Israel has confirmed that it has found the bodies of its three missing nationals. Is that an end to the story? Definitely not.
On 12 June, Israeli forces began searching for Gil-Ad Shaer and US-Israeli national Naftali Fraenkel, both 16, and Eyal Yifrah, 19, claiming that the Islamist Hamas movement had abducted them.
Palestinian-Israeli relations saw lately a bundle of deadlocks on different levels, including failed peace talks and a Fatah-Hamas reconciliation embodied in a unity government - along with the teens' kidnapping.
The last factor, according to Palestinian commentators, carries a large portion of the whole matter, making the ongoing Israeli aggression on Palestinians not only a result of the three teens’ crisis.
A ‘one-sided’ war
For roughly 18 days, Israel launched operations against Palestinians in the West Bank in the search for the lost teens.
Several media reports mentioned that such an approach comprised raiding Palestinian towns and villages, detaining Hamas members and closing the organisation’s headquarters.
According to Joe Catron, a Gaza-based US activist, Israel’s current military offensive has become a “one-sided war.”
Catron, who works in support of the anti-Israeli global campaign Boycott, Divestment and Sanctions (BDS), said many in the West Bank say the escalation there exceeds any they have seen since the second Intifada.
In a Twitter statement, the Israeli army announced on Monday its discovery of three bodies near the West Bank city of Hebron, noting the causes of death are still unclear.
Public radio stated that the bodies were discovered in a field near Halhul, a town north of Hebron, about ten minutes from the roadside in the south of the West Bank.
A special session was held by the Israeli cabinet of Prime Minister Benjamin Netanyahu, with top-level Israeli officials vowing to resume the government’s military crackdown on Hamas.
For instance, Economy Minister Naftali Bennett said there could be no “forgiveness for the killers of children and those who sent them... Now is the time to act.”
Catron, speaking to Ahram Online before the bodies were located, argued that Israel was facing an increasing global opposition to its latest waves of attacks, sieges, raids, detentions and killings.
“With little to show for them, and having produced absolutely no proof of the claims it used to defend them, I suspect it will not find its current level of aggression politically sustainable for much longer,” he pointed out.
Unification of Palestinian governance
Israeli, as well as American, dissatisfaction with the new Palestinian unity government was not an undisclosed piece of information by all means.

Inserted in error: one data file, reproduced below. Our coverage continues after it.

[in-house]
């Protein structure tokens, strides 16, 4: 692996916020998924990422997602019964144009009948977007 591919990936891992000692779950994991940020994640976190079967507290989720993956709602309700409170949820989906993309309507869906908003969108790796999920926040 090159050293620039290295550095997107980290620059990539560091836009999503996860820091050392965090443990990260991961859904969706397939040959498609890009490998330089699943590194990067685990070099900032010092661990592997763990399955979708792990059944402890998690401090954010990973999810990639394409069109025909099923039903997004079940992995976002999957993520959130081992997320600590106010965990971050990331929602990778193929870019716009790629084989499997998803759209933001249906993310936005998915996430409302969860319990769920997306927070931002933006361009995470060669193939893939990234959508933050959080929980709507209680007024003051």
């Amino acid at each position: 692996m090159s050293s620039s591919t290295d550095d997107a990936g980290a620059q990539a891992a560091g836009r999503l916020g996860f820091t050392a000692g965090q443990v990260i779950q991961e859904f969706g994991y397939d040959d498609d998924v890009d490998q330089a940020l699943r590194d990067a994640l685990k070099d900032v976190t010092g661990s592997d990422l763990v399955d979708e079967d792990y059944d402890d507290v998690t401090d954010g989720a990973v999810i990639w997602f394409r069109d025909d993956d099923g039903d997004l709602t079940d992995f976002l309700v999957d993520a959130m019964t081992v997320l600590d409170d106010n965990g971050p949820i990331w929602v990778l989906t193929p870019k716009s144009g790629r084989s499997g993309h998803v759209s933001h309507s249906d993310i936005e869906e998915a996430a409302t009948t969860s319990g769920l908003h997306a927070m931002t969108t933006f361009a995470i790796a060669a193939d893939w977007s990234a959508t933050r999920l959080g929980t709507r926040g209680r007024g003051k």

Fatah and Hamas, the major two blocs in Palestinian politics, finally managed on 2 June to finalise a new government following seven years of enmity and failed attempts at compromise.
Throughout the last seven years, Hamas had imposed full grip over the Gaza Strip, while Palestinian President Mahmoud Abbas, the Fatah leader, ruled the Palestinian-controlled parts of the West Bank.
Such a new government - mostly formed out of technocrats - will reunite Gaza and the West Bank under a sole political body for the first time since 2007 when Hamas took control of Gaza following its 2006 electoral victory in the Palestinian legislative election.
On the same day of the swearing-in ceremony in the West Bank’s Ramallah, Netanyahu warned against any international rush to recognise a Palestinian government constituted on the basis of a unity pact between Hamas and Fatah.
Kamel Hawwash, a British-Palestinian Professor at the University of Birmingham, said Israel is against a single Palestinian government.
“It’s the most obvious symbol,” he asserted. Hawwash indicated that Israel needs a strong Palestinian Authority (PA) to maintain security control over the West Bank, but specifically wants to weaken Hamas.
All rounds of peace talks witnessed the exclusion of Hamas – described by Netanyahu as a terrorist organisation – which has no official dealings with either Israel or the West.
When Abbas declared the unity deal on 23 April, Israel decided to freeze peace negotiations with the PA.
US Secretary of State John Kerry - who administered such stalled talks - expressed concern about Hamas’ role in any government and the importance that the new government commits to the principles of non-violence, recognition of Israel, and acceptance of previous agreements with it.
For Abbas, he assured that he would abide by these principles despite the continuation of Hamas’ refusal to recognise the existence of the Israeli state.